Barton C. Hurley Landing
This is a site for launching boats from trailers. Boat ramps can normally be used to launch canoes and kayaks but please do your best to keep the boat ramp clear for boat trailers.
Description & Overview:
Watchaug Pond is large and open and covers 573 acres. It is one of the largest freshwater lakes in Rhode Island. Much of Watchaug Pond is within Burlingame Management Area but the southern and eastern shore have some houses along them. Watchaug Pond is popular in the summer months, so except in the early morning it is likely to be a busy place especially at the southeast end of the pond. The marshy western end feels more remote and wild. The pond is stocked with trout in the early spring. Watchaug Pond has an average depth of only 8 feet and the deepest location is 36 feet deep. Swimming is not permitted at the boat ramp (go to the state park beach just up the road). "Personal Watercraft" ("PWCs") are not permitted on Watchaug Pond but motorboats and water-skiing are permitted and common.
As of May 2014, this ramp is reportedly due to be rebuilt sometime in the next couple of years. While this work is underway the ramp will be closed but the date for the work has not yet been set.
This site provides access to the following water bodies in the Pawcatuck River watershed: Watchaug Pond.
Alternate Site Name: Watchaug Pond
Driving Landmarks: From Route 1 south take the exit for Kimball Wildlife Refuge and Burlingame Sate Park. This will put you on Posser Trail heading north. From Route 1 north use the turn-around just after the turnoff for Ninigret Pond to get onto Route 1 south. Then follow the directions above to get onto Posser Trail, which is 1/4 mile from this turn-around.
One on Posser Trail go 0.2 miles and turn left onto Montauk Road at the sign for Kimball Wildlife Refuge. Follow Montauk Road for 0.4 miles, staying left at the junction with Mohegan Road. Turn right at the T-junction with Sanctuary Road, following the sign for the boat ramp, and look for the DEM sign for "Barton C. Hurley Landing" on the left in 0.1 miles.
As you pull into the landing there is a large sign saying "parking for vehicles with boats and trailers only," however closer to the water there is an area designated for "parking for car top boating and shore fishing only."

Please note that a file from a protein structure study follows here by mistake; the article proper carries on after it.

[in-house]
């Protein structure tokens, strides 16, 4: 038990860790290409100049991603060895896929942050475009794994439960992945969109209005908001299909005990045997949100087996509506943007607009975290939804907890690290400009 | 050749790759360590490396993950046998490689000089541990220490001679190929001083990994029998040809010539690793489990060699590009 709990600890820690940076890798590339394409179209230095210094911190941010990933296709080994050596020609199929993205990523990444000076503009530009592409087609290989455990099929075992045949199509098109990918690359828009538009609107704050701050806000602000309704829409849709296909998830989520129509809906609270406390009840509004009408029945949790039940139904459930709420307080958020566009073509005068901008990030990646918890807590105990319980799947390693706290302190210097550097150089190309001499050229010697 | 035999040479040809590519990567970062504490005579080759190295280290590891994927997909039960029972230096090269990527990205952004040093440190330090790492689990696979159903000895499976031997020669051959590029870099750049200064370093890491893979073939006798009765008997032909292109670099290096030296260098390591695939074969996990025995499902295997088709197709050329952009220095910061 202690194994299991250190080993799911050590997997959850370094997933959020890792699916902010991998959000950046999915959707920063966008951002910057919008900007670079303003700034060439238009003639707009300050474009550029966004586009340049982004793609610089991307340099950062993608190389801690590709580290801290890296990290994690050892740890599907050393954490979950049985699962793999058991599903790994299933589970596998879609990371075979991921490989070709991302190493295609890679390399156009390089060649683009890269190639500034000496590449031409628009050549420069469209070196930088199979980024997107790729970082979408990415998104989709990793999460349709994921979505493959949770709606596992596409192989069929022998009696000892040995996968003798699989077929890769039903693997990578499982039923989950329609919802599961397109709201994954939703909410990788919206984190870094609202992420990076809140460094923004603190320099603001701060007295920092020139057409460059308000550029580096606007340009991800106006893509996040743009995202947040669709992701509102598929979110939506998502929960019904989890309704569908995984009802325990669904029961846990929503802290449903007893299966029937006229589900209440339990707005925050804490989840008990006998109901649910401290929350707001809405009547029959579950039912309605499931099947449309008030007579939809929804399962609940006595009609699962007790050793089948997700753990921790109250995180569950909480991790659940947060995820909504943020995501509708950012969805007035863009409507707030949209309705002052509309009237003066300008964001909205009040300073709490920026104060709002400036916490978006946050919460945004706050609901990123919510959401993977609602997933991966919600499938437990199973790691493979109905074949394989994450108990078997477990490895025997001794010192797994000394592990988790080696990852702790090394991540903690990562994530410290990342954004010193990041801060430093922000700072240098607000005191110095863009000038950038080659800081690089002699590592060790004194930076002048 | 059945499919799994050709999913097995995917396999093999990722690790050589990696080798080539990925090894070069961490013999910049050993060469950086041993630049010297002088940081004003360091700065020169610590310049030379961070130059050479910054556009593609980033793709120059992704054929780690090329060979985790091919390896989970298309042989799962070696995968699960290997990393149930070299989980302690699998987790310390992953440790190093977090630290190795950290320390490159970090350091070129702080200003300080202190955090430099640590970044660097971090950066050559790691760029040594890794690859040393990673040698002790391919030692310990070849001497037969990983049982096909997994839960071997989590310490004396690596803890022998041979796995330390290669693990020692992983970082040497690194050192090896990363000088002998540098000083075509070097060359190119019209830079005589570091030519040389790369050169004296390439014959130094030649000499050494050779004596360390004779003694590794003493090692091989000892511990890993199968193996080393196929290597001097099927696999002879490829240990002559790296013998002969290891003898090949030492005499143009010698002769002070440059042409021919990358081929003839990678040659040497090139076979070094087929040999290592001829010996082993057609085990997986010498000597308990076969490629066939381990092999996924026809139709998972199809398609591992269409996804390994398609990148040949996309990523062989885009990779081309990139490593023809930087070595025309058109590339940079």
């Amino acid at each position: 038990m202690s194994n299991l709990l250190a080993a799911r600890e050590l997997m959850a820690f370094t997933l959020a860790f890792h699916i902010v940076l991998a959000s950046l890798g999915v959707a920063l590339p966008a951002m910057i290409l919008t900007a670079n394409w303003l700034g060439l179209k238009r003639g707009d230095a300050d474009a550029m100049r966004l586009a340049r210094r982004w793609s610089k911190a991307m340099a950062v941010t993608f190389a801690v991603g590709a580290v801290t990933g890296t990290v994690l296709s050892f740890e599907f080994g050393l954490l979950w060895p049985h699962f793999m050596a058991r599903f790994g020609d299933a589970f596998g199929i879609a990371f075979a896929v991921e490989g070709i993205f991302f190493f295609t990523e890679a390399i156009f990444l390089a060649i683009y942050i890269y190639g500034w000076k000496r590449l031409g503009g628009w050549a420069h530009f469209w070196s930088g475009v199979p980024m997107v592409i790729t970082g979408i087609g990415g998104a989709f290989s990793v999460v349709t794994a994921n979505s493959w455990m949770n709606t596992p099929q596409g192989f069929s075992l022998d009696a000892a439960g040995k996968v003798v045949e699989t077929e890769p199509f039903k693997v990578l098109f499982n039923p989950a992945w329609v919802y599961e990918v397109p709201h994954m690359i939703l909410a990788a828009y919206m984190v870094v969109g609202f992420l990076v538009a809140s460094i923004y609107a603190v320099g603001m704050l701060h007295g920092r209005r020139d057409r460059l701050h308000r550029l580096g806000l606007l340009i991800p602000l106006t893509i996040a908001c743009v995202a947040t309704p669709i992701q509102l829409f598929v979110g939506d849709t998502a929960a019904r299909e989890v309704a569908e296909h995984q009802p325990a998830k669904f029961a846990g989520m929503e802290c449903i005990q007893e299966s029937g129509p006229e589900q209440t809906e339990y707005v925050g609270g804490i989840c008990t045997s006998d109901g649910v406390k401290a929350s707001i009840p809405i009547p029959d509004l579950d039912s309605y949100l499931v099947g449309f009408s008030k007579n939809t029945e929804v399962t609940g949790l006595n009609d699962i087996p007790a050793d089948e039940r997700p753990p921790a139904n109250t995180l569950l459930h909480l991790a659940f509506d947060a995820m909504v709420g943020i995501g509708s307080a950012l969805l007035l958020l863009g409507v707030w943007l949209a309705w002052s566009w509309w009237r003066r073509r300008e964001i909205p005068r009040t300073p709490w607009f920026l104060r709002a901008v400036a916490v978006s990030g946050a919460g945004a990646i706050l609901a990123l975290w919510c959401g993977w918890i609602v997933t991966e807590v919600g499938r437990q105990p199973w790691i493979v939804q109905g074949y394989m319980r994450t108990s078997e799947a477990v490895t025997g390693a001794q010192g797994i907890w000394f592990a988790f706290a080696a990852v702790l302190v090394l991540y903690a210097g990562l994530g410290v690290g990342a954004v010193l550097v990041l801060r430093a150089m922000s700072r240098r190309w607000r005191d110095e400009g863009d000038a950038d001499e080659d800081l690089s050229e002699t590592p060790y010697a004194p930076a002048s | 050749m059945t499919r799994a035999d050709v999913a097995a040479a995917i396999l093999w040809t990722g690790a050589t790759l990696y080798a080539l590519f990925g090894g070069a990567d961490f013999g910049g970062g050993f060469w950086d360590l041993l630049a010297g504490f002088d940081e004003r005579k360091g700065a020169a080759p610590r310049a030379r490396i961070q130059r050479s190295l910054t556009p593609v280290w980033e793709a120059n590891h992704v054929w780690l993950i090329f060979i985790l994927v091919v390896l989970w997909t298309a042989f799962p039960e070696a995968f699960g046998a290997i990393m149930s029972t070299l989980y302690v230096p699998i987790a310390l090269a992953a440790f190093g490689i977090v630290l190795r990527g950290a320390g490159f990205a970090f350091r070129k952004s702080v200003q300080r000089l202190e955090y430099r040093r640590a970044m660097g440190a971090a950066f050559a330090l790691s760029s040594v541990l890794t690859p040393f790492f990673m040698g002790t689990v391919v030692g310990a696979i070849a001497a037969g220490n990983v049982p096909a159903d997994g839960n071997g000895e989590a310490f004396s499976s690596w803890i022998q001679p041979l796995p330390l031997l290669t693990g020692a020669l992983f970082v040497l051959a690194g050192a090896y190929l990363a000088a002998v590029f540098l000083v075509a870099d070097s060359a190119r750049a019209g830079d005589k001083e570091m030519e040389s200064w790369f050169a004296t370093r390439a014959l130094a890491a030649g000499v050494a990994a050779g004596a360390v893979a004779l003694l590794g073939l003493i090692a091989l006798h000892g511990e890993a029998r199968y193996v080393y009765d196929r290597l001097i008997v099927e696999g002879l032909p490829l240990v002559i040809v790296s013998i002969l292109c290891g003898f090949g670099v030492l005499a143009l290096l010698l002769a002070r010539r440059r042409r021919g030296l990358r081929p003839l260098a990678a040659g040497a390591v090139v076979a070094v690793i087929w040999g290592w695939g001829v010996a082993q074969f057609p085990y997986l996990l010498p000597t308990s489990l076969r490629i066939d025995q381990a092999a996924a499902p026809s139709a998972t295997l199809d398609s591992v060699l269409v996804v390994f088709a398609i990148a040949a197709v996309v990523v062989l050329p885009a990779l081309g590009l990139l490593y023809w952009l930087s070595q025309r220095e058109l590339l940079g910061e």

Access & Waters:
Water 'Features' At Site: lake/reservior
Note: Because one boat launch can access, say, both a lake and a river or both the upstream and downstream portions of a river, not all paddling trips at a given site will necessarily encounter all of the features listed.
Type of Access: Boat ramp
ADA Accessible Boat Launch? no
Shoreline: Concrete plank boat ramp
Hours of Operation: Closed from 1/2 hr. after sunset to 5 am, except for fishing and boating
Parking: parking lot, 12 spaces
ADA Accessible Parking Spaces? yes
Public Restrooms: Restrooms should be available 1/4 mile northeast up Sanctuary Road at the State Park Beach, at least during the beach season.
Sources for More Information:
AMC Quiet Water Canoe Guide: 2nd Edition, page 211
Website: Burlingame State Park Campground
Ecological, Cultural & Recreational Attractions:
Just up Sanctuary Road from the boat ramp is the popular Burlingame State Park Beach and Picnic Area. For more details see state park website (link below). On the other side of the pond is the Burlingame State Park Campround which has over 700 campsites, eleven log cabins and one yurt, as well as hiking trails, picnic areas, a swimming beach, and a boat ramp. Burlingame State Park includes 3,100 acres of rocky woodlands around Watchaug Pond. For more details about the campground see the website for the campground (link below).
The Audubon Society of Rhode Island's 29-acre Kimball Wildlife Sanctuary is at the south end of Sanctuary Road, 1/2 mile from Barton C. Hurley Landing and also not far (by walking trail) from the state park campground.
An 8 1/2 mile trail goes around Watchaug Pond, through the state park and Kimball Wildlife Sanctuary. At Barton C. Hurley Landing the trail follows Sanctuary Road but most of the trail is off-road.
The data on this website come from many sources, including volunteers and organizations across the state of Rhode Island and nearby parts of Massachusetts. We have done our best to make sure the data are accurate and up to date, but any information critical to the success of your trip should be confirmed before you start. The maps and information on this website should not be substituted for nautical charts, topographic maps, or other more detailed maps and guides. We welcome corrections and additions. To send a correction or provide other feedback, please use our feedback form (see link above).
This site report was last updated on May 21, 2014